Tuesday, March 17, 2015

DIY: WPA-Inspired Smoky Mountain Paintings

When I first moved down to Tennessee from Indiana, I didn't have any intentions of staying. I mean, I was fresh outta college and was looking for a job and an adventure. When I got a job offer in Tennessee I was all, "huh, why not?" with plans to move away in a coupla years (as a kid, I had this crazy notion that I'd live in each state, one year at a time). After settling into Tennessee and meeting my hubs, we realized we just love this place too much to move. And now it's home.

Over the last coupla years, I've been Tennessee-izing our house. You can see my first attempts at TN decor here and a painting dedicated to Nashville made from maps of TN here. Recently, I decided I needed a coupla new paintings for a sad little area at the top of our stairs and was inspired by some WPA paintings of the Smoky Mountains. 
So the WPA program (aka the Works Progress [or Projects] Administration) was established during the Great Depression to give jobs to millions of unemployed Americans. Their job was to work on public works projects like public roads and buildings. Many schools, libraries and government buildings were constructed during this time. An offshoot of this program also employed artists, musicians and actors to do works for the public.
Incredibly talented artists were employed such as Romare Bearden, Thomas Hart Benton (one of my personal faves), The Soyer Brothers (also a fave of mine), Stuart Davis, Mark Rothko, Jackson Pollock and Willem de Kooning, just to name a few. Without this program, millions of people and their families would have been left destitute during this difficult time in our history.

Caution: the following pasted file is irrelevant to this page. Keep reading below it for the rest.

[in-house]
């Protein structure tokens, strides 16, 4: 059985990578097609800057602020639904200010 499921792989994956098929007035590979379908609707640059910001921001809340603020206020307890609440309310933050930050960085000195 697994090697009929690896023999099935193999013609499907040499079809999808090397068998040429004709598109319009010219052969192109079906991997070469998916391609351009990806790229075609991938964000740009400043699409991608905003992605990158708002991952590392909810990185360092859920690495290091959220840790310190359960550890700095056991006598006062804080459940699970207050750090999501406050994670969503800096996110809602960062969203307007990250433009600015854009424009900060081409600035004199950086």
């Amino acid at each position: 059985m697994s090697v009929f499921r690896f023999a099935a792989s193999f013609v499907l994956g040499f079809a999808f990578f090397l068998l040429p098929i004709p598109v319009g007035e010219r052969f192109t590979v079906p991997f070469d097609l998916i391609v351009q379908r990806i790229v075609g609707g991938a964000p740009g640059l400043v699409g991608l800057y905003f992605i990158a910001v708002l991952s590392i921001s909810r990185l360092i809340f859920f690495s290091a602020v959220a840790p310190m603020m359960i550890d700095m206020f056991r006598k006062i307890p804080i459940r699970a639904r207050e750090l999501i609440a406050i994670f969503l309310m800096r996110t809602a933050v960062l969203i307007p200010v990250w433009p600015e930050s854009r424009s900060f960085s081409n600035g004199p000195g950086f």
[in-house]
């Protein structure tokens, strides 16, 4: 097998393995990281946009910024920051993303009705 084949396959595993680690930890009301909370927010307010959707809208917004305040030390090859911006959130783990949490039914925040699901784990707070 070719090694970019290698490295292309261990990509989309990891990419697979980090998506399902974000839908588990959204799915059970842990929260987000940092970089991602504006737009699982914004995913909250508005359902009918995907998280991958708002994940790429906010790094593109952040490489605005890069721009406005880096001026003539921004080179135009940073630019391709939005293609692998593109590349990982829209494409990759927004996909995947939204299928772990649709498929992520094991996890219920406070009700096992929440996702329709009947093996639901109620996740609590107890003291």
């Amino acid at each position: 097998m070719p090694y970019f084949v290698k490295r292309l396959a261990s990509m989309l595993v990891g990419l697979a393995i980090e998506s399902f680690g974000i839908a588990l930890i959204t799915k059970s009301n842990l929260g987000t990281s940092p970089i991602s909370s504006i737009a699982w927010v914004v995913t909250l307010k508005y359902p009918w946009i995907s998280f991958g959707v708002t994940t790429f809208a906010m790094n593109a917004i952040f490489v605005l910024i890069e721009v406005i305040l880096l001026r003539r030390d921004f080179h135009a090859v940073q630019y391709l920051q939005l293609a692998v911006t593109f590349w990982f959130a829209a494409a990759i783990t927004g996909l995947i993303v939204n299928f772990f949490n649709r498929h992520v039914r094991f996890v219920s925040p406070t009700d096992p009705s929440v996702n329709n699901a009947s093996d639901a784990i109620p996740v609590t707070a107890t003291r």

Some of my favorite work created by WPA artists are the national parks posters. I love the almost paint-by-numbers/propaganda style of these works. They are ab fab. In fact, these paintings here are my SECOND time to copy a WPA painting; you can see my first one here. Now, on to the latest ones...
 I started by adding that yellow ochre color to the top and creating texture by scrapping the wet paint with a chopped up plastic card (I have a mountain of hotel key cards just for this reason). Then I began sketching out my plan in chalk.
And then I really went at it paint-by-numbers style. I love painting this way! Y'all, it's so easy and I personally dig the flat look to the painting. Side note: I use our glass dinner plates as palettes. If you ever dine at mi casa, kindly check your plates for paint before eating.
This painting was pretty basic so it came together quickly. I work with acrylic which dries super fast. I like that because I could move on to the next portions of the painting without waiting forever (ahem, oil paint).
 I added a lil bit of texture to the ground by using a super crappy, paint-dried-on-the-bristles brush. Sometimes those brushes have their purpose too.
And last came the trees. Since this painting was super basic (and is going to hang next to one that is uber busy), I decided to add the lettering to the top and bottom.